August 13th, 2019- A study published by the Journal of the American Medical Association (JAMA) concluded that higher gluten intake during the first 5 years of life is correlated with an increased risk of celiac disease among children who possess the HLA genes associated with celiac disease. The study was conducted in research centers in the United States, Finland, Germany, and Sweden.
The TEDDY study- The Environmental Determinants of Diabetes in the Young- aimed to identify environmental triggers of type 1 diabetes and celiac disease. From 2004 to 2010, researchers identified 8,676 newborns carrying HLA genotypes associated with type 1 diabetes and celiac disease. In 6,757 children, screening for celiac disease was performed annually from the ages of 2-5 years; data were available on gluten intake for 6,605 children.
Researchers screened for celiac disease with tissue transglutaminase autoantibodies (tTG-IgA)- a diagnostic marker for celiac disease. Every few months, researchers recorded the children’s gluten intake. Higher gluten consumption was found to be associated with a 6.1% increased risk of celiac disease autoimmunity (the first sign of a negative response to gluten) and a 7.2% increased risk of celiac disease per each additional gram of gluten consumed each day (corresponding to a half slice of white bread).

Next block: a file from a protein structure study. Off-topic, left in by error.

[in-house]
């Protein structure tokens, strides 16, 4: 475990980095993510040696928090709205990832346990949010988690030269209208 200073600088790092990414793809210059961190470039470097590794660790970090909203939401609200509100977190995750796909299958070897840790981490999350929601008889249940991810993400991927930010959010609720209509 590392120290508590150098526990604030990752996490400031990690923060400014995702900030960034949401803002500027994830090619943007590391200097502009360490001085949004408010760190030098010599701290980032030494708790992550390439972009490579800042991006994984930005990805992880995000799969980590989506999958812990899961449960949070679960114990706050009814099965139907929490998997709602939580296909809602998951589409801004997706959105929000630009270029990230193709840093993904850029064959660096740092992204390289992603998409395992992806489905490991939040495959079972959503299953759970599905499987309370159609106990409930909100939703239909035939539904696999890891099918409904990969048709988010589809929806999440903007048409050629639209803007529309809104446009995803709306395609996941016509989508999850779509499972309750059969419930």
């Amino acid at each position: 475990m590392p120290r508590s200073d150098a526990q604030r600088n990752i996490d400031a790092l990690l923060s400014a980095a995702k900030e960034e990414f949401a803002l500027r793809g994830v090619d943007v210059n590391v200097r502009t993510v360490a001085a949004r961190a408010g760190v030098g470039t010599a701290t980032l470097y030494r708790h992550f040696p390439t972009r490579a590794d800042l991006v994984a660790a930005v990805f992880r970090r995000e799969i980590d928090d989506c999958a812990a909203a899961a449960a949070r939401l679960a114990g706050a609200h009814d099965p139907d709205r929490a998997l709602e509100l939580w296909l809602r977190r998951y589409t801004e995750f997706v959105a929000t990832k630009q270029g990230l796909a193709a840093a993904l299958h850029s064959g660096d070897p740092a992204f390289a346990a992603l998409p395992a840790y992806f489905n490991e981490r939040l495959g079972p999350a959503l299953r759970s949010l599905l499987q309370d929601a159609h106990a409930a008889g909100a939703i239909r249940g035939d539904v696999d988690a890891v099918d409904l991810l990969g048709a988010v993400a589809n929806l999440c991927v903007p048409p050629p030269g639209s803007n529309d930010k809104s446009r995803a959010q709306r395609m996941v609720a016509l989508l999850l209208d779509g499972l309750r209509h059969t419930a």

Of the children studied, 18% developed celiac disease autoimmunity and 7% developed celiac disease. The risk of developing celiac disease autoimmunity or celiac disease was highest in 2-3 year olds.
The finding of a point at which gluten intake was associated with an increased risk is relevant for gluten-feeding recommendations in at-risk children; however, this conclusion is based on a post-hoc analysis, meaning that simply because there is a relationship between gluten intake and risk of celiac disease does not mean that one causes the other. This conclusion should be confirmed by further studies.